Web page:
British Prime Minister David Cameron raised Friday the nation's terrorism threat level to "severe," saying bluntly that "poisonous" Islamic extremism is causing widespread problems that are spreading from the Middle East to other parts of the world.
"We have to confront it from home and abroad," he said Friday during a press conference, calling for more intelligence, smart military airstrikes and a slew of other "building blocks" that will require "perseverance" to succeed.
"I believe we will be fighting for years, and perhaps decades," Mr. Cameron said, adding that the U.K. has already taken many actions, such as "legislating so that we can prosecute people on all aspects of terrorism."
Mr. Cameron estimated about 500 people have traveled to the Middle East for terrorism training and to join the Islamic State.
He dismissed the theory that poverty fosters terrorism.
"The [current] terrorist threat was not created by the Iraq War … it existed even before the horrific attacks on 9/11," he said. "It cannot be solved by addressing poverty, or dictatorships or instability in the region. The root cause is quite clear: a poisonous ideology of Islamic extremism that is condemned by all … [and that will] force people to live in a Medieval state" that includes beheadings, the enslavement of people, the rape of women.
Mr. Cameron distinguished between the religion of Islam and its radicalized political ideology.
"There is Islam on the one hand and extremists who want to abuse Islam on the other," he said.
Britain's move means the nation's terror threat now stands at its second-highest level, at which the government considers an attack "highly likely," Business Insider reported.
Home Secretary Theresa May said Friday that the threat level was raised because of the escalating violence in Iraq from the Islamic State, and because of any specific threat that Britain's received.
"The increase in the threat level is related to developments in Syria and Iraq where terrorist groups are planning attacks against the West," she said, Business Insider reported. "Some of these plots are likely to involve foreign fighters who have traveled there from the UK and Europe to take part in those conflicts."
This is the first time that Britain's terror threat level has been raised since January 2010, and even then, it only went from "substantial" to "severe," Business Insider reported. The threat level was then lowered in July 2011.
"The first and most important duty of government is the protection of the British people," Miss May said, Business Insider reported. "We have already taken steps to amend our powers and increase our capabilities for dealing with the developing terrorist threats we face. That process will continue and the British public should be in no doubt that we will take the strongest possible action to protect our national security."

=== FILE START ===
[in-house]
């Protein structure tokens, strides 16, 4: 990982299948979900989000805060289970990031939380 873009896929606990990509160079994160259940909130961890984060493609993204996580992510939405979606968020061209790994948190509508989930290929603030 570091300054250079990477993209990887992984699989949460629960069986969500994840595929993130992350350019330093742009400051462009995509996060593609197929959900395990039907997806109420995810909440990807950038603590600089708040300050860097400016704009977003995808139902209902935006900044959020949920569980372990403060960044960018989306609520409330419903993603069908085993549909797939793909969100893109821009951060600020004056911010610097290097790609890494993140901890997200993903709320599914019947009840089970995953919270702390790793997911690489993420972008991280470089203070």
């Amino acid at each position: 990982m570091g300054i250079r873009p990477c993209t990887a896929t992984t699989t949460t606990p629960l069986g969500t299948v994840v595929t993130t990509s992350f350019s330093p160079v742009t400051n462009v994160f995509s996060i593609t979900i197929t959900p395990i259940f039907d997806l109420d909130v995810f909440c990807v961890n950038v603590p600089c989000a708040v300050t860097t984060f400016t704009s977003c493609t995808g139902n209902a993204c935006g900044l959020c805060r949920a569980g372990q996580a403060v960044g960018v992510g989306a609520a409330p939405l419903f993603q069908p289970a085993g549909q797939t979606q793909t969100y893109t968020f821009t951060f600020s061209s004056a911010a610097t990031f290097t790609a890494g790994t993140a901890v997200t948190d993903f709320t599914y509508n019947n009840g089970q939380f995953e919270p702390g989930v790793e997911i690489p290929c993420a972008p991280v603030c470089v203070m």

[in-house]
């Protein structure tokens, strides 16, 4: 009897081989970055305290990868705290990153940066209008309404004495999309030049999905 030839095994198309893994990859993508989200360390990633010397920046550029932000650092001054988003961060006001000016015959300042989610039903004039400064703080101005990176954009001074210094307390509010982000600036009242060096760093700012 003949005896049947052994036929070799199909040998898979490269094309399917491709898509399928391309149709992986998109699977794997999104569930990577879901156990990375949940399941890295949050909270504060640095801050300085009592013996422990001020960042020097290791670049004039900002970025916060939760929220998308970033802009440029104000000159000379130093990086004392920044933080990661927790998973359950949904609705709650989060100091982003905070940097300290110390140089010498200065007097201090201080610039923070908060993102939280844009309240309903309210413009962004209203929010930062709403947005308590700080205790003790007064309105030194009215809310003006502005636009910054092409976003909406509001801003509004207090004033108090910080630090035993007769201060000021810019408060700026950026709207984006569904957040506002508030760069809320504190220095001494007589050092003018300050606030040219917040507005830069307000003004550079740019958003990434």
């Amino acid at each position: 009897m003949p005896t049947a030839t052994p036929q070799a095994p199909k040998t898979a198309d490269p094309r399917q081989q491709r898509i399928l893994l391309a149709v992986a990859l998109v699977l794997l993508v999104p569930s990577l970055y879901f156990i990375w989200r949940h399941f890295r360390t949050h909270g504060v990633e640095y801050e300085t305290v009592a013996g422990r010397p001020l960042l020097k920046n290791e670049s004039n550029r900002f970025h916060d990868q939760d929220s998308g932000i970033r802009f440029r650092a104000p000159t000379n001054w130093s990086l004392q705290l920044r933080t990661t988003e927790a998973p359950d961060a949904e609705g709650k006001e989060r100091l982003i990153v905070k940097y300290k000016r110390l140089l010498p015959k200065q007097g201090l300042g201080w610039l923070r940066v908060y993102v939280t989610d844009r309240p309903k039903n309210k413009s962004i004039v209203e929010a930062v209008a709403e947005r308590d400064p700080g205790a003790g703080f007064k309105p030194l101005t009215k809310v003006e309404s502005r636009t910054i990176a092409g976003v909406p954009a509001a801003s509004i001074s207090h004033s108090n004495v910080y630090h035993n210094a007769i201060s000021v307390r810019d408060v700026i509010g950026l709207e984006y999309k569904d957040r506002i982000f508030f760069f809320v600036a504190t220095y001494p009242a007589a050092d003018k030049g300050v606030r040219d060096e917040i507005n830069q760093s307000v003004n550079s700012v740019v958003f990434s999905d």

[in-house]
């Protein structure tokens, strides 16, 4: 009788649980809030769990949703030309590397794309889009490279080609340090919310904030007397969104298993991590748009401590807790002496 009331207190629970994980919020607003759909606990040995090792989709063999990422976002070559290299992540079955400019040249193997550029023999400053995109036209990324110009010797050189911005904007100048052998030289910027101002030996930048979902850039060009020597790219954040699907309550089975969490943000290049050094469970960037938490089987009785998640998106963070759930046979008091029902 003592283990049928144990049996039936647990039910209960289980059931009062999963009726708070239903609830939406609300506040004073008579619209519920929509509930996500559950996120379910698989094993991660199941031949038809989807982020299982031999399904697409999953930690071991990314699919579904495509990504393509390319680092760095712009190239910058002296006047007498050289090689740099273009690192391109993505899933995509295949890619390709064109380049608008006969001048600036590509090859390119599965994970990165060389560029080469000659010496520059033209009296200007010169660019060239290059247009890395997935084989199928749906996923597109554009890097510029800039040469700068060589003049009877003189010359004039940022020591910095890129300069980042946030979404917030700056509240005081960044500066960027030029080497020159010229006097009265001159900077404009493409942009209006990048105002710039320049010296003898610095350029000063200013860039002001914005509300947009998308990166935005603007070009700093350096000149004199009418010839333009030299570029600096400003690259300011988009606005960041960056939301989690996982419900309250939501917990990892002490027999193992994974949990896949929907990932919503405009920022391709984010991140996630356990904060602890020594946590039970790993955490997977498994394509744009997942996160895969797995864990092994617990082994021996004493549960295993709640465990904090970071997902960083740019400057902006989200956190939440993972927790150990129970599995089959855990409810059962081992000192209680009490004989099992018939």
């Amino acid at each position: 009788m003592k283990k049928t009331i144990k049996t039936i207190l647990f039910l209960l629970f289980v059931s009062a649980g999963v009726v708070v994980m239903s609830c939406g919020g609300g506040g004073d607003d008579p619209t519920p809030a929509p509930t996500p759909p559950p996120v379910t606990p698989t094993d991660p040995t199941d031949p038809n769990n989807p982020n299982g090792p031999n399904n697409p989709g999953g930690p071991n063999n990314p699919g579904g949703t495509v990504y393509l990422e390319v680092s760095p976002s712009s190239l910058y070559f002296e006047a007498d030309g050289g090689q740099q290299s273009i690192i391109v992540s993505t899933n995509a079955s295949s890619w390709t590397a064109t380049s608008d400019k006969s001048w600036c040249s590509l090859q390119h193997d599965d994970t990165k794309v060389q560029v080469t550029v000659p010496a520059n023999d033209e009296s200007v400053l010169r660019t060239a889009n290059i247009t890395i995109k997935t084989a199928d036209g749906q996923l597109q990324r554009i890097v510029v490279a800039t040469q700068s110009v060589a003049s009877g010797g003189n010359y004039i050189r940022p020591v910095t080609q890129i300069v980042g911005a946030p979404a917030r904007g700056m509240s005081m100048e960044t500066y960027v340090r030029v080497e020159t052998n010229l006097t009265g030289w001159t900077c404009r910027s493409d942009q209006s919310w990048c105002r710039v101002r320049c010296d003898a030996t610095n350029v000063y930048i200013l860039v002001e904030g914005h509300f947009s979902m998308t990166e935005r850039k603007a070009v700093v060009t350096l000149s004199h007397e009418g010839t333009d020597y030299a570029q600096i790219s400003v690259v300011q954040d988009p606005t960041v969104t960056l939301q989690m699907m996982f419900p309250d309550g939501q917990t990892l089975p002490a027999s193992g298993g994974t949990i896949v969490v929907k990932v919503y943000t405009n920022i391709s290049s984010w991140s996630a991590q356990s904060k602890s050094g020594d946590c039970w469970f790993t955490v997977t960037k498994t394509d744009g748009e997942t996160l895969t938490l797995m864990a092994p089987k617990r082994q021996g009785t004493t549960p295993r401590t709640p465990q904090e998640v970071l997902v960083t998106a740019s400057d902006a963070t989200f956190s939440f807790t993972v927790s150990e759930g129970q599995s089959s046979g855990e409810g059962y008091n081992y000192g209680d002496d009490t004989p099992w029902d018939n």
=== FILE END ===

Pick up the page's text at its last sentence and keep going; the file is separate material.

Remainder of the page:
Mr. Cameron's actions come as the U.S. response to the Islamic State remains in limbo. President Obama said Thursday the White House currently has no policy for dealing with the terrorist group.
White House press secretary Josh Earnest said Friday that U.S. officials are working with their British counterparts, but the administration has no plans right now to raise the U.S. threat level.
"I don't anticipate at this point that there's a plan to change that level," Mr. Earnest said.
Mr. Obama changed his travel plans Friday, deciding to fly back to Washington Friday night after a series of Democratic fundraisers in New York and Rhode Island. The president originally planned to stay overnight in Westchester, New York, for the wedding on Saturday of White House chef Sam Kass. But he will now travel back to New York on Saturday for the wedding.
Mr. Earnest said the president's change of plans was "not specifically related to" the raised terrorism threat level in Great Britain.
"He decided he'd rather just make the late evening flight back" to Washington, Mr. Earnest said.
A State Department official said the agency is currently deferring comment on Friday's developments to the British government and Department of Homeland Security.
• Dave Boyer and Phillip Swarts contributed to this article.
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